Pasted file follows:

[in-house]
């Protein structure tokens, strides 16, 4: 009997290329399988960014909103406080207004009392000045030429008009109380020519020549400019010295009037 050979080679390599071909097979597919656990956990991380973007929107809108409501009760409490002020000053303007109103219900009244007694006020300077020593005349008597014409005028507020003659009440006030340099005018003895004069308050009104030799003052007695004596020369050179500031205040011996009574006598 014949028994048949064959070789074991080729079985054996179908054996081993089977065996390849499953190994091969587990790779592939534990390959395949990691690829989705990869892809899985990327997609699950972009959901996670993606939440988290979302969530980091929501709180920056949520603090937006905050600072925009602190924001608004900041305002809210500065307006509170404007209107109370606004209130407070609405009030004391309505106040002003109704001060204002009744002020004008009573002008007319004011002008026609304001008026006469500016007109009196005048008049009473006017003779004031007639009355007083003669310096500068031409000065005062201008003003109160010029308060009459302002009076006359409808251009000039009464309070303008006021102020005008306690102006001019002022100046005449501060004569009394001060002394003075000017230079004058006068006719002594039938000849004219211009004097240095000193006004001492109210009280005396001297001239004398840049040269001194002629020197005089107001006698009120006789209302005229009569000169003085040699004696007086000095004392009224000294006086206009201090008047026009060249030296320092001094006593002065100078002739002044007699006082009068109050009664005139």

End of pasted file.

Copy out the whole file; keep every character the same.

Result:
[in-house]
């Protein structure tokens, strides 16, 4: 009997290329399988960014909103406080207004009392000045030429008009109380020519020549400019010295009037 050979080679390599071909097979597919656990956990991380973007929107809108409501009760409490002020000053303007109103219900009244007694006020300077020593005349008597014409005028507020003659009440006030340099005018003895004069308050009104030799003052007695004596020369050179500031205040011996009574006598 014949028994048949064959070789074991080729079985054996179908054996081993089977065996390849499953190994091969587990790779592939534990390959395949990691690829989705990869892809899985990327997609699950972009959901996670993606939440988290979302969530980091929501709180920056949520603090937006905050600072925009602190924001608004900041305002809210500065307006509170404007209107109370606004209130407070609405009030004391309505106040002003109704001060204002009744002020004008009573002008007319004011002008026609304001008026006469500016007109009196005048008049009473006017003779004031007639009355007083003669310096500068031409000065005062201008003003109160010029308060009459302002009076006359409808251009000039009464309070303008006021102020005008306690102006001019002022100046005449501060004569009394001060002394003075000017230079004058006068006719002594039938000849004219211009004097240095000193006004001492109210009280005396001297001239004398840049040269001194002629020197005089107001006698009120006789209302005229009569000169003085040699004696007086000095004392009224000294006086206009201090008047026009060249030296320092001094006593002065100078002739002044007699006082009068109050009664005139």